“Oh, Lady Felicia,” said Seremides with a show of dismay as he slid the whip away from me and inspected it. “I am disappointed in you. This is the response of a slut.” The whip was wet where it had touched me against my sex. “This is the response of a slave.”

“You don’t understand. I don’t want this. I’m not in control. Please…”

“The Kurii machines did their work well, Lady Felicia. You may think you are still a man in a woman’s body, but you have the helpless emotional responses of a natural woman. Your body influences your mind whether you want it too or not.” Seremides considered the matter carefully for a moment. “Perhaps I should inform Kurgus of your natural responses to the kiss of the whip?”

“No!” I struggled against the leather that bound my wrists above my head. “Kurgus would recall me. He would collar me as I was originally to be collared.”

“Perhaps not. Perhaps he would be compassionate and caring and understanding, like the men of your world?”

“That is not Kurgus.”

“No,” said Seremides with a smile, “no it is not. You disobeyed a command from a Gorean man, Lady Felicia. Do you understand that such a thing is not tolerated?”

“I understand! Please, there is no need to whip me.”

“What are you?”

“A woman!” I sobbed.

“Where are you?”

“On Gor.”

“Do you understand what it is to be a woman on Gor? Or do you still cling to your irrational belief that women on Gor should be treated like the women on Earth?”

“I understand my place, Seremides. Honestly I do.”

My body shook again as suddenly the leather of the whip was caressing me again. I moaned piteously and strained against my bonds.

“Are you in any doubt as to the nature of your sexual responses, Lady Felicia?”

“None,” I whimpered.

“You belong in the collar, don’t you?”

“No! I serve the Kurii! Please let me continue the mission and serve the Kurii!”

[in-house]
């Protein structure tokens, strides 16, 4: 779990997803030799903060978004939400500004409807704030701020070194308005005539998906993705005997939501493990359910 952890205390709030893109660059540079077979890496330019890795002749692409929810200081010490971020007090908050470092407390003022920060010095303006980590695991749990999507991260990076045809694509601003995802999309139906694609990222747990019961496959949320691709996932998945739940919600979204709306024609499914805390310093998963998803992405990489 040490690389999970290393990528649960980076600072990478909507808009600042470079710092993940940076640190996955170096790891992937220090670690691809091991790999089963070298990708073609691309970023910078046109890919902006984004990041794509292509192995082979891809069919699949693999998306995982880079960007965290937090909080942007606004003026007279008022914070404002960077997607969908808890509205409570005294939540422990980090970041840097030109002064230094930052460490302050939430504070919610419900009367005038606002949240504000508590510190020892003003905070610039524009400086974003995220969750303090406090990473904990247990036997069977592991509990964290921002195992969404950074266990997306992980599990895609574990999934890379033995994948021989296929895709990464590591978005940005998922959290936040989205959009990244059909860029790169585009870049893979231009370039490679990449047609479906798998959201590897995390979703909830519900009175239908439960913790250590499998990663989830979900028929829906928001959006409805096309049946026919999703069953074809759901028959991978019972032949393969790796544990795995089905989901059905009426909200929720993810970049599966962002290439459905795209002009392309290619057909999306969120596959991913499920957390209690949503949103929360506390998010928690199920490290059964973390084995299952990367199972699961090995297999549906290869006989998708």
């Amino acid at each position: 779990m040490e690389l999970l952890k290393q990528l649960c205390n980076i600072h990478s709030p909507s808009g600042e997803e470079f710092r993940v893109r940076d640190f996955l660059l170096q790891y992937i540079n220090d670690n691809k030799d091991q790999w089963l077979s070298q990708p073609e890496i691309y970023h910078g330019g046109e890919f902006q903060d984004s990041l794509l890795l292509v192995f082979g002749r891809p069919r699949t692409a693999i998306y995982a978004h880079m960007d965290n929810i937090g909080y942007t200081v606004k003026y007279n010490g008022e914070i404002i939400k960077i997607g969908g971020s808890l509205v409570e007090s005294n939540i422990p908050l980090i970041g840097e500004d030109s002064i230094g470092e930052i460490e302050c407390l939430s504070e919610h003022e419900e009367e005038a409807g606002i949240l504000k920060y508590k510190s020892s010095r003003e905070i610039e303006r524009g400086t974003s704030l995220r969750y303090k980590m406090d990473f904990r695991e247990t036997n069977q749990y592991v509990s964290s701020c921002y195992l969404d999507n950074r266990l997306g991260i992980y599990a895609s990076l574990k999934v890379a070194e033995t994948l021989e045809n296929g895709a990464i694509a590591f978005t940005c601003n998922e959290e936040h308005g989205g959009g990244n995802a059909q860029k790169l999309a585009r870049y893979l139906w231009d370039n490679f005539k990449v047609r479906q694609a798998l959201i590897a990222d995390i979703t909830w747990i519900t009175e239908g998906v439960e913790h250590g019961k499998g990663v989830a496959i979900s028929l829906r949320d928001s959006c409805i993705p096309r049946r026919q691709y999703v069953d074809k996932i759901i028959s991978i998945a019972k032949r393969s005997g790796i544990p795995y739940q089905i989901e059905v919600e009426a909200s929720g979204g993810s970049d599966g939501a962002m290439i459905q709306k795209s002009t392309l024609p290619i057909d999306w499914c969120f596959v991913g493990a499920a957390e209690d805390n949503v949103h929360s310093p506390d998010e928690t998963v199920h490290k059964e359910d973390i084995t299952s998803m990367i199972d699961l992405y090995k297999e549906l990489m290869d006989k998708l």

“It is only because of that that I do not now treat you the way I would treat any other girl displaying such a reaction to the whip. Know this – if you disobey me again, the whip will be used. Do you understand?”

“Yes, Seremides, I do.”

He nodded and reached to untie my bindings from the tethering post. My wrists were still lashed together, but were now free from the metal ring. I was not to be whipped after all. Because despite evidence to the contrary, I was still a Free Woman. Seremides took hold of the free end of the tether and led me by my wrists to the corner of the adobe building where he forced me down onto my knees. The Ta-teera was still pulled down around my waist, baring my breasts. I saw him stare at them in the flickering fire light with obvious desire.

“Please… my garment…”

Seremides nodded and pulled the clingy fabric of the ta-teera back up over my breasts, affording me as much modesty as the slave garment could give me.

“Do not free your wrists, Lady Felicia. I want you to sleep tonight with binding fibre on your wrists. In the morning when you wake you will not speak until I speak to you. When I awake I expect to find you kneeling here in the position of a free woman, awaiting my instructions. Is that clear?”

“Yes, Seremides. Of course.”

I spoke hardly at all the next morning. Seremides rose and, seeing me kneeling properly with my still bound hands resting in my lap, untied them and directed me to help Lady Sakkara prepare breakfast. We worked obediently, Sakkara once again directing me in the series of chores around the camp. Seremides spent his time checking his weapons and packing our supplies carefully across the backs of the two sand kaiilas, having looted Al-Fayed's belongings. He was thorough and methodical, displaying a degree of attention and detail that would do an army soldier proud. He ate with us, saying nothing, and so we chose not to speak either. By his feet, perhaps as a reminder of his authority, was the slave whip, coiled but ready for use should he deem it necessary. After breakfast was finished, Sakkara directed me to scrub our plates and pans clean with sand. Water is obviously too scarce a resource to be wasted in the desert on washing up. These too were then packed away and finally when Seremides had secured the harnesses on our beasts, he directed us to take our place again in the flimsy kurdah.

“Secure your veil, Lady Felicia,” he snapped brusquely, for my ridiculous filmy slave-veil was loosely pinned after I had eaten. I fixed it more securely, for all the good it did me, and climbed up on to the platform of the kurdah where Sakkara was already seated, clutching the low rail at the front for support.

“He is in a bad mood,” she whispered to me. “It’s your fault.”

“You think?” I said sarcastically.

“Do not anger him further. We are still two days ride away from Patashqar.”

And so we rode on, finally reaching the great walls of the city without further incident by noon of the second day.